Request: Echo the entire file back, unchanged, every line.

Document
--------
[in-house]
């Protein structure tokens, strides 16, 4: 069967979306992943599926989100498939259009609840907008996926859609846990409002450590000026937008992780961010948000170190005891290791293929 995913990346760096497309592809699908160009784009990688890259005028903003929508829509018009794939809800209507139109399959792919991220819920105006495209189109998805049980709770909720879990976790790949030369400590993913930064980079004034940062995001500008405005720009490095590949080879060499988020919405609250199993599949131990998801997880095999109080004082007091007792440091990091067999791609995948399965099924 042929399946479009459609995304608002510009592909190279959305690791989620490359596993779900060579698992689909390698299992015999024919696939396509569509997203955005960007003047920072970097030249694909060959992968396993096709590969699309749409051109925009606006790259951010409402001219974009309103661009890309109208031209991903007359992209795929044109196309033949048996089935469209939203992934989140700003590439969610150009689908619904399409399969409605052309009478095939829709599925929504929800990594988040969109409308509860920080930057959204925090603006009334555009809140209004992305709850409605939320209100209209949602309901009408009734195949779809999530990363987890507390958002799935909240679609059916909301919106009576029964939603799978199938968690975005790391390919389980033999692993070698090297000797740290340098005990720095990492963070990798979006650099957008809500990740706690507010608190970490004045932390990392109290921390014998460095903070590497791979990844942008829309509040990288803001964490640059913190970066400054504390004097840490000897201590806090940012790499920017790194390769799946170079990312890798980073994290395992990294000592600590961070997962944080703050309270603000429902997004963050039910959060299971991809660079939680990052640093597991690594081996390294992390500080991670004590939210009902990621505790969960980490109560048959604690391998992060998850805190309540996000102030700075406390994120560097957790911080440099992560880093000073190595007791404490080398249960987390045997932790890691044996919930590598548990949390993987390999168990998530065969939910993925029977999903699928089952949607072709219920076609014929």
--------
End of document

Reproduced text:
[in-house]
């Protein structure tokens, strides 16, 4: 069967979306992943599926989100498939259009609840907008996926859609846990409002450590000026937008992780961010948000170190005891290791293929 995913990346760096497309592809699908160009784009990688890259005028903003929508829509018009794939809800209507139109399959792919991220819920105006495209189109998805049980709770909720879990976790790949030369400590993913930064980079004034940062995001500008405005720009490095590949080879060499988020919405609250199993599949131990998801997880095999109080004082007091007792440091990091067999791609995948399965099924 042929399946479009459609995304608002510009592909190279959305690791989620490359596993779900060579698992689909390698299992015999024919696939396509569509997203955005960007003047920072970097030249694909060959992968396993096709590969699309749409051109925009606006790259951010409402001219974009309103661009890309109208031209991903007359992209795929044109196309033949048996089935469209939203992934989140700003590439969610150009689908619904399409399969409605052309009478095939829709599925929504929800990594988040969109409308509860920080930057959204925090603006009334555009809140209004992305709850409605939320209100209209949602309901009408009734195949779809999530990363987890507390958002799935909240679609059916909301919106009576029964939603799978199938968690975005790391390919389980033999692993070698090297000797740290340098005990720095990492963070990798979006650099957008809500990740706690507010608190970490004045932390990392109290921390014998460095903070590497791979990844942008829309509040990288803001964490640059913190970066400054504390004097840490000897201590806090940012790499920017790194390769799946170079990312890798980073994290395992990294000592600590961070997962944080703050309270603000429902997004963050039910959060299971991809660079939680990052640093597991690594081996390294992390500080991670004590939210009902990621505790969960980490109560048959604690391998992060998850805190309540996000102030700075406390994120560097957790911080440099992560880093000073190595007791404490080398249960987390045997932790890691044996919930590598548990949390993987390999168990998530065969939910993925029977999903699928089952949607072709219920076609014929």